The SS Northwestern (seen here), a passenger and freight steamship used by the US Navy in the war, was destroyed in the Japanese attack on Dutch Harbor. Its rusted hull still rises above the water’s surface, a ghostly reminder of a bloody battle. (Credit: John Zada)
Within months of the Dutch Harbor attack, 145,000 US and Canadian soldiers were deployed to defend and retake the occupied Aleutians. They secured the islands with fortresses, artillery and bunkers, such as the one pictured here on Bunker Hill above Dutch Harbor. A larger base overlooking Unalaska Bay and the Bering Sea a few miles away on nearby Mount Ballyhoo, known as Fort Schwatka, once featured 100 buildings and was built to withstand earthquakes and hurricane-force winds.
Epic, harrowing battles were fought on bleak and difficult terrain. Thousands died on both sides of the conflict – many from exposure to the islands’ harsh weather. By August 1943, the Japanese were expelled from the Aleutians, and over time, the battles that took place here have been largely forgotten. (Credit: John Zada)
After the Japanese attacks, the US military ordered the mandatory evacuation of the Unangax from the Aleutians for their safety and to prepare the island for arriving military forces. Residents were given less than a day’s notice, allowed one suitcase each and weren’t told where they were going or when they would return. In all, 881 Unangax were expelled from nine villages across the archipelago and were interned at abandoned canneries in the temperate rainforests of south-eastern Alaska for three years. Many had never left their homeland before, let alone seen trees. Around 10% of the camps’ population perished due to poor housing and sanitation conditions and limited access to health care. Those who returned to Unalaska in 1945 found their villages either looted or burned down.
In the 1980s, the Unangax sued for ill-treatment and deprivation of their rights in conjunction with Japanese-Americans who were also interned during the war. In 1988, a restitution law was passed granting financial compensation and an apology to the Unangax from both Congress and the President. The etched stone slab pictured here in the community of Unalaska is a memorial to that dark period. (Credit: John Zada)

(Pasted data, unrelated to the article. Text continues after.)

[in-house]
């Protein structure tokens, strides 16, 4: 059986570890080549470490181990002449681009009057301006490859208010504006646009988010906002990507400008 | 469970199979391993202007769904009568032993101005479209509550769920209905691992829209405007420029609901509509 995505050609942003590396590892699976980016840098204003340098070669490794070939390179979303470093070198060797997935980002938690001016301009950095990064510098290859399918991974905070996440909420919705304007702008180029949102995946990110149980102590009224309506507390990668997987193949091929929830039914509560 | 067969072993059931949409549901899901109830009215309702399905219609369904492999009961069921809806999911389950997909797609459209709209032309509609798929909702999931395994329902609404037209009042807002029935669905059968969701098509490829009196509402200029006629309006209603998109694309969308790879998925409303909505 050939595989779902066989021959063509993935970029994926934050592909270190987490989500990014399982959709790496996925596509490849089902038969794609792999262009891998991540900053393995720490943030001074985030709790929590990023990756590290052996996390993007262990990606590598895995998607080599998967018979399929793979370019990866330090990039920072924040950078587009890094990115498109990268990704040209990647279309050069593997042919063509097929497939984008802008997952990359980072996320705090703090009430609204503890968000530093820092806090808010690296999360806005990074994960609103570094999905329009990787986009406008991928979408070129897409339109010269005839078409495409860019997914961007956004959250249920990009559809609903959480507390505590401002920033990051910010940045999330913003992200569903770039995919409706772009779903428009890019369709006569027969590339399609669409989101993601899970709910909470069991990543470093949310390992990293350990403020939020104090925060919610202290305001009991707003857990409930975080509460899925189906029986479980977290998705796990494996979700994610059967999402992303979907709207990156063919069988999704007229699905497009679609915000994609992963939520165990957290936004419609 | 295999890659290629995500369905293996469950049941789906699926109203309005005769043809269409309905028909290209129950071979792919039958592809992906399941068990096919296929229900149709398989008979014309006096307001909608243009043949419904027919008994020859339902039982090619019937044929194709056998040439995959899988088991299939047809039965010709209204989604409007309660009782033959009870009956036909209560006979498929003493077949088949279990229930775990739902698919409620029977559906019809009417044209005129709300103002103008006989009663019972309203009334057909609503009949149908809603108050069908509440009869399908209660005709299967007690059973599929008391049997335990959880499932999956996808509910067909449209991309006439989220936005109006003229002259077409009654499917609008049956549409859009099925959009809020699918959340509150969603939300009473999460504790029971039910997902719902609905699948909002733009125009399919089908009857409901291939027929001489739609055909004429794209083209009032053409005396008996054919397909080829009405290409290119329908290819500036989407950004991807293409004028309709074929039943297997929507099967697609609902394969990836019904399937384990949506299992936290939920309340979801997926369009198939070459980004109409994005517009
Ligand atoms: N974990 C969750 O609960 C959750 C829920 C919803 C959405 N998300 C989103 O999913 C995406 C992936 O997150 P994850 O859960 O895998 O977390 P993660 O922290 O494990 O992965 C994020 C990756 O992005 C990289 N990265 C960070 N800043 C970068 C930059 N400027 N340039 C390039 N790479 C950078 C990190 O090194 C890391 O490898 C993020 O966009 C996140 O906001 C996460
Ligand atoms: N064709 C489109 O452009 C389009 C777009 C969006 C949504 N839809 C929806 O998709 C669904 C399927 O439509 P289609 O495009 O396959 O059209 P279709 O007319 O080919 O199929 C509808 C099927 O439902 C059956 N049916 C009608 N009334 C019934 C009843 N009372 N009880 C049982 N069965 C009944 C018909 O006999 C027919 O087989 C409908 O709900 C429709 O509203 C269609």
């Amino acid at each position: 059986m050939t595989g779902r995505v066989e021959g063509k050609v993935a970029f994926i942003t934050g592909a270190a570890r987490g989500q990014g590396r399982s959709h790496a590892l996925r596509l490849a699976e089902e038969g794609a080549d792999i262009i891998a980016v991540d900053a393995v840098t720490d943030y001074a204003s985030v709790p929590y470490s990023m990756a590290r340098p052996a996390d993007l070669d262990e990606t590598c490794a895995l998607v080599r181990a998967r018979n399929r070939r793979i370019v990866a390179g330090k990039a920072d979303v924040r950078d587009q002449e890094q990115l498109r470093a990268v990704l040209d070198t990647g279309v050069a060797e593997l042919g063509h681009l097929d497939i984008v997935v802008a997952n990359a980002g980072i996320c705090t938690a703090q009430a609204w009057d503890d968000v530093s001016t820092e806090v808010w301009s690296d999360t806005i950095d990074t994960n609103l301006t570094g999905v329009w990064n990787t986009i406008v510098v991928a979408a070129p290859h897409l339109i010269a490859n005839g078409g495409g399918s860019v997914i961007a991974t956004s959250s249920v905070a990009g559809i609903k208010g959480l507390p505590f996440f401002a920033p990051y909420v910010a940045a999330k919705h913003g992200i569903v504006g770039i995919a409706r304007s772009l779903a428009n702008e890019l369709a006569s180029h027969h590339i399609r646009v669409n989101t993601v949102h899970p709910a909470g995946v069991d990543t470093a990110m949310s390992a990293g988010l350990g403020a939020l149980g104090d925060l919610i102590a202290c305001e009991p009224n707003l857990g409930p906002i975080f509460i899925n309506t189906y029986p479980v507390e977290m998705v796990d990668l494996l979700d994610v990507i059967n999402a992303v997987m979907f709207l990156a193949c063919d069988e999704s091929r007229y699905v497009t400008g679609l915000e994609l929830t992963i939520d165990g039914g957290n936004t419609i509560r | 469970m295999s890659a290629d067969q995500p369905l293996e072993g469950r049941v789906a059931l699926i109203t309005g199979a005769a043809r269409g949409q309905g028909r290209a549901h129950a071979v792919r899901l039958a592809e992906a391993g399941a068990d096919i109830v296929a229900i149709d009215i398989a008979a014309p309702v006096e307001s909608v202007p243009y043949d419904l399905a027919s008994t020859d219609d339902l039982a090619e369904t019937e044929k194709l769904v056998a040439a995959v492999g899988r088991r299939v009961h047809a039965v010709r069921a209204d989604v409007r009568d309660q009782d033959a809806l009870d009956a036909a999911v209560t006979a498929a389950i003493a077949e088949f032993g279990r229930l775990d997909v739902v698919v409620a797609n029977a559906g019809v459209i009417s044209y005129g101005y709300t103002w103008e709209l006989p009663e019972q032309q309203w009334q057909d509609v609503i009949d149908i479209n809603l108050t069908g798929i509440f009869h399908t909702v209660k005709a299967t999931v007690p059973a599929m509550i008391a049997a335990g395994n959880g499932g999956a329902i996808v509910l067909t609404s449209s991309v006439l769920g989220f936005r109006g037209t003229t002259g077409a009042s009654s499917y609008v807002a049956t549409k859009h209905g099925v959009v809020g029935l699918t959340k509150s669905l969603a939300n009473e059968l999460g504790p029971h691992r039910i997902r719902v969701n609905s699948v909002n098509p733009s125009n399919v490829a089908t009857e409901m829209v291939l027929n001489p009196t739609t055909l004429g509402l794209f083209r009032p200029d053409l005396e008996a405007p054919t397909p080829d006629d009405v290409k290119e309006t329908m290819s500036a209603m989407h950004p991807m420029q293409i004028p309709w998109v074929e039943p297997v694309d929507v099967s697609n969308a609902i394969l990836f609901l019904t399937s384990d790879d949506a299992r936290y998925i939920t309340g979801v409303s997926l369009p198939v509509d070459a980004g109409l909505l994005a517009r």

The rise of a fishing mecca
After World War II, Unalaska became a hub of the US’ commercial fishing industry, which still dominates the island today. Dutch Harbor brings in more seafood than any other US port (it is the main delivery port featured on Discovery Channel’s hit reality show, Deadliest Catch). Four hundred vessels from 14 countries make port here each year, catching several hundred million pounds of fish – around 10% of the entire US fishing industry. Halibut, salmon, herring and several varieties of crab are among the species caught in nearby waters. (Credit: John Zada)
Where McDonald’s Filet-o-Fish comes from
Alaskan pollock comprises 80% of all seafood processed on the island and is used to produce fish oil, fish fillets (for frozen fish sticks and McDonald’s Filet-o-Fish sandwiches) and surimi (imitation crab meat) among other products.
UniSea, the largest seafood processing plant on the island, has some of the highest environmental standards of any fishery in Alaska, including traceable seafood and lowest by-catch. “We use every part of the pollock fish here and nothing goes to waste,” said Tom Enlow, president and CEO of UniSea and a resident of Unalaska. “Fish oil gives us a renewable hydrocarbon to help power and heat our plant and worker accommodations, thereby offsetting the burning of diesel.” (Credit: John Zada)
Bountiful marine life
In addition to an abundance of fish, Unalaska’s nutrient-rich waters play host to one of the largest concentrations of marine mammals in the world, including orcas, Dall porpoises, sea otters, harbour seals and whales (humpback, pilot and fin). Steller’s sea lions gather on isolated rocks known as rookeries to mate and give birth between May and July.
The Aleutian coastlines are also home to a nesting seabird population that is larger than that of the rest of the US combined. Bird enthusiasts travel from all over the world to see the varied waterfowl, especially the ultra-rare whiskered auklet. (Credit: John Zada)
Out on the land
Meanwhile, hiking Unalaska’s trails exposes the remote corners of the island. Traversing its rolling alpine meadows and dramatic mountains is to experience the palpable soul of the Aleutians. These poetic, lyrical landscapes soften the harsh and sometimes unforgiving attributes of a place deeply beholden to the elements. (Credit: John Zada)